The National Institutes of Health’s National Institute on Aging has awarded Duke Anesthesiology’s Niccolò Terrando, BSc (hons), DIC, PhD, a two-year, $436,027 exploratory/developmental research grant (R21) for his project, titled “Bioelectronic Rescue of Cognitive Impairment After Surgery.”
Millions of individuals in the United States undergo surgery every year for medically necessary conditions and are at risk for developing cognitive impairments, also referred to as perioperative neurocognitive disorders (PND) that include delirium and longer-lasting postoperative cognitive dysfunction. Although risk factors, including age, have been identified, the mechanisms underlying surgical effects on cognitive outcomes are unknown, creating an urgent need to characterize the neural mechanisms that lead to memory dysfunction after surgery and to develop therapeutic strategies against this potentially devastating complication.
This award from the National Institute on Aging offers further study toward developing a novel approach to modulate postoperative brain inflammation and possibly prevent PND using bioelectronic medicine, a growing scientific field that fosters expertise from neuroimmunology, bioengineering, and cell biology to implement nerve stimulating technologies to better regulate pathological processes and treat different conditions. The specific objective for this project is to develop a novel, minimally invasive approach, to electrically stimulate the vagus nerve, and regulate neuro-immune processes disrupted after surgery.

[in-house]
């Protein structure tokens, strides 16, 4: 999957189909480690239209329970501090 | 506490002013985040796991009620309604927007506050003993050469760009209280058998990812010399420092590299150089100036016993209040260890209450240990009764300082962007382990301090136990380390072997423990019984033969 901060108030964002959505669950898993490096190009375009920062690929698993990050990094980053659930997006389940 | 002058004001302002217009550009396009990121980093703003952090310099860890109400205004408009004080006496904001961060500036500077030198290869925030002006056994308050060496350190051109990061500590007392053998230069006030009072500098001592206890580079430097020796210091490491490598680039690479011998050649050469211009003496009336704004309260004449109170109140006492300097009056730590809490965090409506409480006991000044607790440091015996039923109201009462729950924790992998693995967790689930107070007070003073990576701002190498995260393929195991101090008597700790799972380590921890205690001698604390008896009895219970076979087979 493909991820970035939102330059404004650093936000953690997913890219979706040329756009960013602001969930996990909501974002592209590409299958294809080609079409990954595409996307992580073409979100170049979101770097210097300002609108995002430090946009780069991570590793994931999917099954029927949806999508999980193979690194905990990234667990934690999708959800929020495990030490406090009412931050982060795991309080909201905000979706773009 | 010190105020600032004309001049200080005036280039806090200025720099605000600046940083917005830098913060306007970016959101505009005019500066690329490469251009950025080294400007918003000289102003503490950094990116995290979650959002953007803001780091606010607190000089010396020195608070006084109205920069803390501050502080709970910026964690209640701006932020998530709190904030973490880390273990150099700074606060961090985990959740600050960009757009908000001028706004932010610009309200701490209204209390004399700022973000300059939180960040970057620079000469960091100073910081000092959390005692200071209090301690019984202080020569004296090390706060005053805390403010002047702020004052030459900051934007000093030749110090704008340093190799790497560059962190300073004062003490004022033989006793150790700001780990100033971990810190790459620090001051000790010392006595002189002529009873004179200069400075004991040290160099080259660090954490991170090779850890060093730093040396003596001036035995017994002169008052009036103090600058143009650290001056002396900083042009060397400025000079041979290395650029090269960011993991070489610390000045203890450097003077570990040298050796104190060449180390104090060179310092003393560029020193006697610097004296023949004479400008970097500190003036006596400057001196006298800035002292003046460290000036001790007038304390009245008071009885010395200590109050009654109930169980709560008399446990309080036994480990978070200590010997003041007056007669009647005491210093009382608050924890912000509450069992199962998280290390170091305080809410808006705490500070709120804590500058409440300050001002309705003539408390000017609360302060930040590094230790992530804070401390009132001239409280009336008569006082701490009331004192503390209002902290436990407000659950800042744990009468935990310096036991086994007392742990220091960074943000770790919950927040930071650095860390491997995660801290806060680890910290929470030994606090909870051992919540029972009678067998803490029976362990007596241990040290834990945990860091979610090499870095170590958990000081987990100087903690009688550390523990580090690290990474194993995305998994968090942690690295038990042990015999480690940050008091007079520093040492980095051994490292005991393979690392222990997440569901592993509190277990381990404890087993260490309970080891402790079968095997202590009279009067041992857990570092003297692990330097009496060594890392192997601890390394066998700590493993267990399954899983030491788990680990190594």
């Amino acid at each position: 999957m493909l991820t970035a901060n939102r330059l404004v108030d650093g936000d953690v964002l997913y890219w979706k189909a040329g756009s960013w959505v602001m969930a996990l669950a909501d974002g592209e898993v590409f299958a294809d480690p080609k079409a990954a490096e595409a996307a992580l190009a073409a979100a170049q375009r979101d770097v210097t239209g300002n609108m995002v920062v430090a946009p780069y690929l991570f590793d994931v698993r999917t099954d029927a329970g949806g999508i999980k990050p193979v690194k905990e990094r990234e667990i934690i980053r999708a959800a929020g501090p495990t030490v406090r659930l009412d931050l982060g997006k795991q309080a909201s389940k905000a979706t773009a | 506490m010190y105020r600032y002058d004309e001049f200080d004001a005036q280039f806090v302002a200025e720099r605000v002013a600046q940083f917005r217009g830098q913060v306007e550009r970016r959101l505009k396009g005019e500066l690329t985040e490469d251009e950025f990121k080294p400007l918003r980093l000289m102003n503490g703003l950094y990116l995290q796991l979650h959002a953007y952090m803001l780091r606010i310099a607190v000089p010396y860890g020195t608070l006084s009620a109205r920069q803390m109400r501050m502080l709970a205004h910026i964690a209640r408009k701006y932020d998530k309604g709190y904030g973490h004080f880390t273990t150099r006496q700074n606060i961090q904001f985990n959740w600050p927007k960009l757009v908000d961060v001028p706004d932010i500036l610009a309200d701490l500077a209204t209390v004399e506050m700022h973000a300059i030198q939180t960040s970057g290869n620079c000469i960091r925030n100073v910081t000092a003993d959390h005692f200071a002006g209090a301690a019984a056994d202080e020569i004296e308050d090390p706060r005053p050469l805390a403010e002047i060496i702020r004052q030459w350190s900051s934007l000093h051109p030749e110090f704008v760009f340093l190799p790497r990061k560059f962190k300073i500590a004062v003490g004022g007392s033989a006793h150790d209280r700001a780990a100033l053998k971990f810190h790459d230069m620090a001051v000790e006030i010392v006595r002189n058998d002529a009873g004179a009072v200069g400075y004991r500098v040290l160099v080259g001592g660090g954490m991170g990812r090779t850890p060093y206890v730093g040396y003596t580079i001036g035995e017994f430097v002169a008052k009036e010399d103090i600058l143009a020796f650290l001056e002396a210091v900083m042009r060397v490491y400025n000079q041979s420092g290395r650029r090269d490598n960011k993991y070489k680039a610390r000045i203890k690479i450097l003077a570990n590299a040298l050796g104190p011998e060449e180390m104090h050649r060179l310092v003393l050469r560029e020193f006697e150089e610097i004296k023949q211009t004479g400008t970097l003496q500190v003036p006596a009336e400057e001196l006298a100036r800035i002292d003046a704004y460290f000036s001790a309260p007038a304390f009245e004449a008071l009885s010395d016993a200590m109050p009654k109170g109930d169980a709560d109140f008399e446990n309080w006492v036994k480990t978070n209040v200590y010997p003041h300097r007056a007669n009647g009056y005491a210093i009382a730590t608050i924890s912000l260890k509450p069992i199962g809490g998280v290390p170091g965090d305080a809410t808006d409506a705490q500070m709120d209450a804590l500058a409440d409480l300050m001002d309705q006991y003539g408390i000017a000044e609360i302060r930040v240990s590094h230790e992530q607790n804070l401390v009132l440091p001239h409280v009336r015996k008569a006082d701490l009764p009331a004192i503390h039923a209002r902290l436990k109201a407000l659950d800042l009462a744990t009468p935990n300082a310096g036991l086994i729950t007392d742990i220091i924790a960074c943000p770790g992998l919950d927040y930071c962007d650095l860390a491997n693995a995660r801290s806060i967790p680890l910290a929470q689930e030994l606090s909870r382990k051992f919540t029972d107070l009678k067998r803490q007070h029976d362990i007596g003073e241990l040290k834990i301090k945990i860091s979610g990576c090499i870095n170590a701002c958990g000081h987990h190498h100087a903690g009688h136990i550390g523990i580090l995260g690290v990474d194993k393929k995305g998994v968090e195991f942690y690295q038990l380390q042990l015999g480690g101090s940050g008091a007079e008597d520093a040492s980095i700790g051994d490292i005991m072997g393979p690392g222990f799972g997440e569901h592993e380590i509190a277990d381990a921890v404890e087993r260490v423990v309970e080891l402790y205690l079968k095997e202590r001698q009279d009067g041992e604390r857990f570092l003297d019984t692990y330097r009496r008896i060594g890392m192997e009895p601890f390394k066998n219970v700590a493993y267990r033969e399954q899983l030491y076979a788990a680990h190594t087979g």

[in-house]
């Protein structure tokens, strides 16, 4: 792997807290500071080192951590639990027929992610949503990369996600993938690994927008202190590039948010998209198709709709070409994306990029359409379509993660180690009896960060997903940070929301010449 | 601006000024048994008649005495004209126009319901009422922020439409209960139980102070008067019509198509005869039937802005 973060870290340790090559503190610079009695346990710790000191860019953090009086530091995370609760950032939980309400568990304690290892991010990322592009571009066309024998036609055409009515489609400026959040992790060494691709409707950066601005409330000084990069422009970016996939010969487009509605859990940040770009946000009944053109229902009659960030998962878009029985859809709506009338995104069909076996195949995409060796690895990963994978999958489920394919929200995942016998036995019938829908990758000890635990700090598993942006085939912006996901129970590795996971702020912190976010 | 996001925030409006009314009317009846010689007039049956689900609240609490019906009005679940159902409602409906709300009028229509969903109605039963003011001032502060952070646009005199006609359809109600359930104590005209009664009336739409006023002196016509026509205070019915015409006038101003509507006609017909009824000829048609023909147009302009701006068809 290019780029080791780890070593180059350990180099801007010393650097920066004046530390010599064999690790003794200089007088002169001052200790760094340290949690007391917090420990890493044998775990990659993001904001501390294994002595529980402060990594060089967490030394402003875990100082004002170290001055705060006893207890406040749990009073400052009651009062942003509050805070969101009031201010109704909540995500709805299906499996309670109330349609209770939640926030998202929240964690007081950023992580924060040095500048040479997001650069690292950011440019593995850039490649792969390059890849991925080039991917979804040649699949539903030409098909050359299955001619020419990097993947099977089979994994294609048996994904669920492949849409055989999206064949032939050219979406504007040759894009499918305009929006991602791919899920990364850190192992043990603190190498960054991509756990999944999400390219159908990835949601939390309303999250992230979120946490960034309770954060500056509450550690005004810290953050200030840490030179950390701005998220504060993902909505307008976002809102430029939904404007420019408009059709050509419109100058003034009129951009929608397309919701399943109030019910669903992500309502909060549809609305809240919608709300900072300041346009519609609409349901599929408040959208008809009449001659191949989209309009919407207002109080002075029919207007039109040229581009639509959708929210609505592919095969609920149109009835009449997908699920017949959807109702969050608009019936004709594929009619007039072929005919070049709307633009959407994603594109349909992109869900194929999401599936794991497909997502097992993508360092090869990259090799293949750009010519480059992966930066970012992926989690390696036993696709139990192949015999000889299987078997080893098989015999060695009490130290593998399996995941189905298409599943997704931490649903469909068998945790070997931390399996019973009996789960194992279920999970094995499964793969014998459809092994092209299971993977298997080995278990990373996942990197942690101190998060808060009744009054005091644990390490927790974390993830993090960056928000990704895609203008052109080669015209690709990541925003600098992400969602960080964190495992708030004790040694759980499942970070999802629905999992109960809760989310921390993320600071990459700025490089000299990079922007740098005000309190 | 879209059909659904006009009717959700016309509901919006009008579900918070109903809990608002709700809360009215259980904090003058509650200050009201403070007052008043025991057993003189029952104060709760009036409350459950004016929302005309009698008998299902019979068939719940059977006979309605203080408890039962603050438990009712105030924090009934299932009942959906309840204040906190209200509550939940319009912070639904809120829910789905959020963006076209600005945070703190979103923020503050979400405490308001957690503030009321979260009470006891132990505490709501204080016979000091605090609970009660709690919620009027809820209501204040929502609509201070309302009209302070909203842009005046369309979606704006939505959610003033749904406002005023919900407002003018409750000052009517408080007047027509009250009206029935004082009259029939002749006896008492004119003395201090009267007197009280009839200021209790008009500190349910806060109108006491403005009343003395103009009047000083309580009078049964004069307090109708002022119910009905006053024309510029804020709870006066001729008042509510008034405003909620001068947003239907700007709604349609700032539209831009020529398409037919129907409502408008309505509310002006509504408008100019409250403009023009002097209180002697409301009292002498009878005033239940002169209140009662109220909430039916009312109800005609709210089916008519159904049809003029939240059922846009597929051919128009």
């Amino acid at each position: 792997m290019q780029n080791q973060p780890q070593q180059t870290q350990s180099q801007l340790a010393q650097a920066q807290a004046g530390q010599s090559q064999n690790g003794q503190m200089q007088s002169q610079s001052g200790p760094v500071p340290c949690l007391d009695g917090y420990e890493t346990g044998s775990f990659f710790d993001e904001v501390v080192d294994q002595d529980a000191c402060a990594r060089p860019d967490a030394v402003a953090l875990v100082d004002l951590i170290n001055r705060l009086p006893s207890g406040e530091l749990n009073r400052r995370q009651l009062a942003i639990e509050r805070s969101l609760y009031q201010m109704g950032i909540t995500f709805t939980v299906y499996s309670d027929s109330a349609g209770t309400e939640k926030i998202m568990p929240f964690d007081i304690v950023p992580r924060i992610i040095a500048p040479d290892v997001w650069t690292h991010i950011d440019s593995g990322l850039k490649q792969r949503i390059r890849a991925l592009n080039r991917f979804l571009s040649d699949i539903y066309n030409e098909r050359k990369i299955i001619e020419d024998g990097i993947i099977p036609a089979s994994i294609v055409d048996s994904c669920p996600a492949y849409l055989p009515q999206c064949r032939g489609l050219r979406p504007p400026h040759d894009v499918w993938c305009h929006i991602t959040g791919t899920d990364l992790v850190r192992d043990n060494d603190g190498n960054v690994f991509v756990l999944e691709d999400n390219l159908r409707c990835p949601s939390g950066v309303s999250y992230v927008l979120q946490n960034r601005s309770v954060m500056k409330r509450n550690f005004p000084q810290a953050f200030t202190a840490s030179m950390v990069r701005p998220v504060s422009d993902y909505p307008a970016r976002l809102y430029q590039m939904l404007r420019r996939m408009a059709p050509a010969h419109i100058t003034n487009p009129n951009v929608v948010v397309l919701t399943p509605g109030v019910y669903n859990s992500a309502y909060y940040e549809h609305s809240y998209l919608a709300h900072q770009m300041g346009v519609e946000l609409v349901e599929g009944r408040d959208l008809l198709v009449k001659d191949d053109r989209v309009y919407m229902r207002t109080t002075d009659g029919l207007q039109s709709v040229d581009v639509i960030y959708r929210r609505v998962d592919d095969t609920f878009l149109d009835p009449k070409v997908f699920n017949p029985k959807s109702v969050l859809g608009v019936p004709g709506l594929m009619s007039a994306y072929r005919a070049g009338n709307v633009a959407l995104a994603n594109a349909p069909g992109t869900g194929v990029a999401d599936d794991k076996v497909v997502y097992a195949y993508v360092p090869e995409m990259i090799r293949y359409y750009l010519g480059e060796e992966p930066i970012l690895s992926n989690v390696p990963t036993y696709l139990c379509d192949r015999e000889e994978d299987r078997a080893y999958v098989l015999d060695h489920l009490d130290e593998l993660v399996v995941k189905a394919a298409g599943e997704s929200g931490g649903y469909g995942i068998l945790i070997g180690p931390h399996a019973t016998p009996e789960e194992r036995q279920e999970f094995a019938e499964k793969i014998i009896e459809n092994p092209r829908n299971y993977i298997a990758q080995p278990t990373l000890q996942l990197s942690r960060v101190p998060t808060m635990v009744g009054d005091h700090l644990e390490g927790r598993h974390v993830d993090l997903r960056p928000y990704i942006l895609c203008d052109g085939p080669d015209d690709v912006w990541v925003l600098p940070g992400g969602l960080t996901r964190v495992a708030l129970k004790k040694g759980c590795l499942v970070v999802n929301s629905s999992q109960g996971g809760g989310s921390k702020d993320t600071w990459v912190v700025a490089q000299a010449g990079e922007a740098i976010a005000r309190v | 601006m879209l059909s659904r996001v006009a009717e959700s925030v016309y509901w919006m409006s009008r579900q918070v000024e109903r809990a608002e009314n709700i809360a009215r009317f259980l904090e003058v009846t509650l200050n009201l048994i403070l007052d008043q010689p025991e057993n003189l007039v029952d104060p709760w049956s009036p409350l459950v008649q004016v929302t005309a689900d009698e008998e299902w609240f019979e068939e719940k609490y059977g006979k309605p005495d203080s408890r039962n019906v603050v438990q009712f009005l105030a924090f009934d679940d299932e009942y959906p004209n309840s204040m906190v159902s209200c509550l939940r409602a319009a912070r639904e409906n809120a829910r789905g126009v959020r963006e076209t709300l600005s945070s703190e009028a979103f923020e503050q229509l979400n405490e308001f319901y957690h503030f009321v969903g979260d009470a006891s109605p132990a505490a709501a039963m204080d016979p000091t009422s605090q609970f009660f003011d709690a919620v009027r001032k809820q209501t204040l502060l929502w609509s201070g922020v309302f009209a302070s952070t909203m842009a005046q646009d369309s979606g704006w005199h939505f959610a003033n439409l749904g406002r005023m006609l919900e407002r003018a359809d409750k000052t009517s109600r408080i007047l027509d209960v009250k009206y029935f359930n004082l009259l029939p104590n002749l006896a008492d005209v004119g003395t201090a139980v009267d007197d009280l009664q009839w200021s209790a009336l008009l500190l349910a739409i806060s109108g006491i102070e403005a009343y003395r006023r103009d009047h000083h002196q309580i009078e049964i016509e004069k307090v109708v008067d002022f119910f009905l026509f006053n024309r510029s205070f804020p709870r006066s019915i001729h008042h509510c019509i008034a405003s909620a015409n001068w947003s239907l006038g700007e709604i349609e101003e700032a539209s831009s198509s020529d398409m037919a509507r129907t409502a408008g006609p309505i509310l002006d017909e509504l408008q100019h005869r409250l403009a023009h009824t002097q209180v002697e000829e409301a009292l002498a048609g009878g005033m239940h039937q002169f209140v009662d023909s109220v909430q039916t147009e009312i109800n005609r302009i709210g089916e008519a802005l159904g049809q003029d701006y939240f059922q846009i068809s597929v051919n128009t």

The study is a multidisciplinary effort initially supported by a Research Incubator Award from the Duke Institute for Brain Sciences and includes co-investigators Drs. Warren Grill (Duke Biomedical Engineering), Christina Williams (Duke Psychology and Neuroscience) and William Wetsel (Duke Psychiatry and Behavioral Sciences).
“We expect our project to have both fundamental and translational impact,” says Dr. Terrando, associate professor in anesthesiology. “From a basic science perspective, it will clarify the fundamental relationship between inflammation, neurogenesis and cholinergic function in a clinically-relevant model of orthopedic surgery. From a translational perspective, this work will offer a novel therapeutic approach to treat PND without directly disrupting the innate immune response to surgery.”
Dr. Terrando currently serves as director of the Neuroinflammation and Cognitive Outcomes Laboratory and is the associate editor for the Springer Nature journal, Bioelectronic Medicine (Dr. Kevin Tracey serves as editor-in-chief).